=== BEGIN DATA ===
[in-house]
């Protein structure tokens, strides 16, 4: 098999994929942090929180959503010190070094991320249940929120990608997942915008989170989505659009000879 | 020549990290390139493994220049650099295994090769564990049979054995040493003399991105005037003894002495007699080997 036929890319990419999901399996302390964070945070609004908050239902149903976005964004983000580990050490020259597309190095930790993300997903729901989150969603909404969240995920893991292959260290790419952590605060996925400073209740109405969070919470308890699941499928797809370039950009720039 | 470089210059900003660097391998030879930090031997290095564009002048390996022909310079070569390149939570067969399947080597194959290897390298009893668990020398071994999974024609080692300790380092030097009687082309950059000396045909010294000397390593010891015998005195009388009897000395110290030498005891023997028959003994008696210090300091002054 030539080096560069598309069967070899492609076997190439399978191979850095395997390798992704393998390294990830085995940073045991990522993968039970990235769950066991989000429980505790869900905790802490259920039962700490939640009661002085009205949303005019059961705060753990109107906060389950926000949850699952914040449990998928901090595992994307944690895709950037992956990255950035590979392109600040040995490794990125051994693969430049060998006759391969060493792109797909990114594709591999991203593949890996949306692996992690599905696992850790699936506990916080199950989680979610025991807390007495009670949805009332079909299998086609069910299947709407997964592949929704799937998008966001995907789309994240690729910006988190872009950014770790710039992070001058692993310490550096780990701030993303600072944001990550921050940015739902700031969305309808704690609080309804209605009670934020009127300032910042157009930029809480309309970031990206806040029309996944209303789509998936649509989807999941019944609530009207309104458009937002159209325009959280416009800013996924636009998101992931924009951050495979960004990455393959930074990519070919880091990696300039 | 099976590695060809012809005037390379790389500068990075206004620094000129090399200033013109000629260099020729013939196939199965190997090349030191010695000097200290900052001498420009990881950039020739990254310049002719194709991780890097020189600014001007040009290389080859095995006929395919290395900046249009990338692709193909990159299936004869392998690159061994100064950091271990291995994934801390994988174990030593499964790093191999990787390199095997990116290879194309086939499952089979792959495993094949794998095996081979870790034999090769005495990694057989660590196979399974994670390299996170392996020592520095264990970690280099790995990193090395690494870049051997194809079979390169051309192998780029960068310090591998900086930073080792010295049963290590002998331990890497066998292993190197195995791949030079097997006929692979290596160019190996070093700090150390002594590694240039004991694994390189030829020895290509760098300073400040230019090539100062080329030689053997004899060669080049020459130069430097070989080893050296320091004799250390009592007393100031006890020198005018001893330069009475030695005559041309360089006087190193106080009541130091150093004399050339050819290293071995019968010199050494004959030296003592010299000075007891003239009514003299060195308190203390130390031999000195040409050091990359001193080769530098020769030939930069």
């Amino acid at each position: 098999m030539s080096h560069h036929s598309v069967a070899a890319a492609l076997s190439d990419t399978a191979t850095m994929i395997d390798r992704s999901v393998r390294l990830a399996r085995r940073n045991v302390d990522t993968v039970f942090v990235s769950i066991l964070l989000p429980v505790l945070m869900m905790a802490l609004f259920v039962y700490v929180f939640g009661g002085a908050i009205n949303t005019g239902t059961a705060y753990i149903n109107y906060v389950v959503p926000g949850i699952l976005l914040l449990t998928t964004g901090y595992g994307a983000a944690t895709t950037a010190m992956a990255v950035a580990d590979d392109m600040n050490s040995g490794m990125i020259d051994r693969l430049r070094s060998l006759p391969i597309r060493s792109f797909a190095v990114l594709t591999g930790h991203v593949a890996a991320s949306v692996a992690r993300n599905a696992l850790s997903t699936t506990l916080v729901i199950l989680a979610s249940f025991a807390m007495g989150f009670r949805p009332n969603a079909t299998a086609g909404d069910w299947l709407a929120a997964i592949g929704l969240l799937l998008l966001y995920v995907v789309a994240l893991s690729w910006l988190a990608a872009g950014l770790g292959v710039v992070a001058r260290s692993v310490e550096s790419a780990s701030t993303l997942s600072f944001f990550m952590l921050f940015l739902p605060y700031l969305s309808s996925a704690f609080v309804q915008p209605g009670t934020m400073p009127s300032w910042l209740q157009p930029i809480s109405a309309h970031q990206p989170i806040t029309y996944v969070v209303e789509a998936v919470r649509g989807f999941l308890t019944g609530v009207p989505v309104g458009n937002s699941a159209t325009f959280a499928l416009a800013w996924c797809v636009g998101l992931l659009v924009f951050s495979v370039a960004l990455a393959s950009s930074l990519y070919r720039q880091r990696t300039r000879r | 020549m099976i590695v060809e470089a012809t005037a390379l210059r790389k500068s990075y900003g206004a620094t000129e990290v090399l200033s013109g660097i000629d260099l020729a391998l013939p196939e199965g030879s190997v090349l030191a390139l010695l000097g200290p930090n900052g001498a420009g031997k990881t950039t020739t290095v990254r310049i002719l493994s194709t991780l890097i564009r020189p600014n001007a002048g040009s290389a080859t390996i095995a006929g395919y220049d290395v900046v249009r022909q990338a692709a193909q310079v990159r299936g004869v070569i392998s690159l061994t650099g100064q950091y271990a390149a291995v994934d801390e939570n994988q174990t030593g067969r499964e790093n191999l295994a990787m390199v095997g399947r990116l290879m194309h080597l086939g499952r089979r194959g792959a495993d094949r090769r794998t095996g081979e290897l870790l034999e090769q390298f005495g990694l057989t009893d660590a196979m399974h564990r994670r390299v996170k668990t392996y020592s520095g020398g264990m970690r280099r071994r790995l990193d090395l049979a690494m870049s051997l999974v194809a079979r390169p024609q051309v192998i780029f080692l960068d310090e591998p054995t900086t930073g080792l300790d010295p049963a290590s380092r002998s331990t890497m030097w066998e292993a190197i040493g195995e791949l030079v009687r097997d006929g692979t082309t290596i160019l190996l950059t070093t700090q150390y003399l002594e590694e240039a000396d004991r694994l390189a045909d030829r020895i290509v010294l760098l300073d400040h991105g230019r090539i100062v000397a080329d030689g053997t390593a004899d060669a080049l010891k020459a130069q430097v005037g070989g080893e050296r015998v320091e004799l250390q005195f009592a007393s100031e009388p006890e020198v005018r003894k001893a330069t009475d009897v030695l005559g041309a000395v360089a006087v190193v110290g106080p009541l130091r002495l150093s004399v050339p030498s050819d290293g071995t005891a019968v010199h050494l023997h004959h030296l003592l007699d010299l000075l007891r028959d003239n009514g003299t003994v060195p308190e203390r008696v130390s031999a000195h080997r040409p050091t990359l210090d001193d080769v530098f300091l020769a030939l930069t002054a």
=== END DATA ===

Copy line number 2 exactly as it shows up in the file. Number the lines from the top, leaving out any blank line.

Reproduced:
């Protein structure tokens, strides 16, 4: 098999994929942090929180959503010190070094991320249940929120990608997942915008989170989505659009000879 | 020549990290390139493994220049650099295994090769564990049979054995040493003399991105005037003894002495007699080997 036929890319990419999901399996302390964070945070609004908050239902149903976005964004983000580990050490020259597309190095930790993300997903729901989150969603909404969240995920893991292959260290790419952590605060996925400073209740109405969070919470308890699941499928797809370039950009720039 | 470089210059900003660097391998030879930090031997290095564009002048390996022909310079070569390149939570067969399947080597194959290897390298009893668990020398071994999974024609080692300790380092030097009687082309950059000396045909010294000397390593010891015998005195009388009897000395110290030498005891023997028959003994008696210090300091002054 030539080096560069598309069967070899492609076997190439399978191979850095395997390798992704393998390294990830085995940073045991990522993968039970990235769950066991989000429980505790869900905790802490259920039962700490939640009661002085009205949303005019059961705060753990109107906060389950926000949850699952914040449990998928901090595992994307944690895709950037992956990255950035590979392109600040040995490794990125051994693969430049060998006759391969060493792109797909990114594709591999991203593949890996949306692996992690599905696992850790699936506990916080199950989680979610025991807390007495009670949805009332079909299998086609069910299947709407997964592949929704799937998008966001995907789309994240690729910006988190872009950014770790710039992070001058692993310490550096780990701030993303600072944001990550921050940015739902700031969305309808704690609080309804209605009670934020009127300032910042157009930029809480309309970031990206806040029309996944209303789509998936649509989807999941019944609530009207309104458009937002159209325009959280416009800013996924636009998101992931924009951050495979960004990455393959930074990519070919880091990696300039 | 099976590695060809012809005037390379790389500068990075206004620094000129090399200033013109000629260099020729013939196939199965190997090349030191010695000097200290900052001498420009990881950039020739990254310049002719194709991780890097020189600014001007040009290389080859095995006929395919290395900046249009990338692709193909990159299936004869392998690159061994100064950091271990291995994934801390994988174990030593499964790093191999990787390199095997990116290879194309086939499952089979792959495993094949794998095996081979870790034999090769005495990694057989660590196979399974994670390299996170392996020592520095264990970690280099790995990193090395690494870049051997194809079979390169051309192998780029960068310090591998900086930073080792010295049963290590002998331990890497066998292993190197195995791949030079097997006929692979290596160019190996070093700090150390002594590694240039004991694994390189030829020895290509760098300073400040230019090539100062080329030689053997004899060669080049020459130069430097070989080893050296320091004799250390009592007393100031006890020198005018001893330069009475030695005559041309360089006087190193106080009541130091150093004399050339050819290293071995019968010199050494004959030296003592010299000075007891003239009514003299060195308190203390130390031999000195040409050091990359001193080769530098020769030939930069």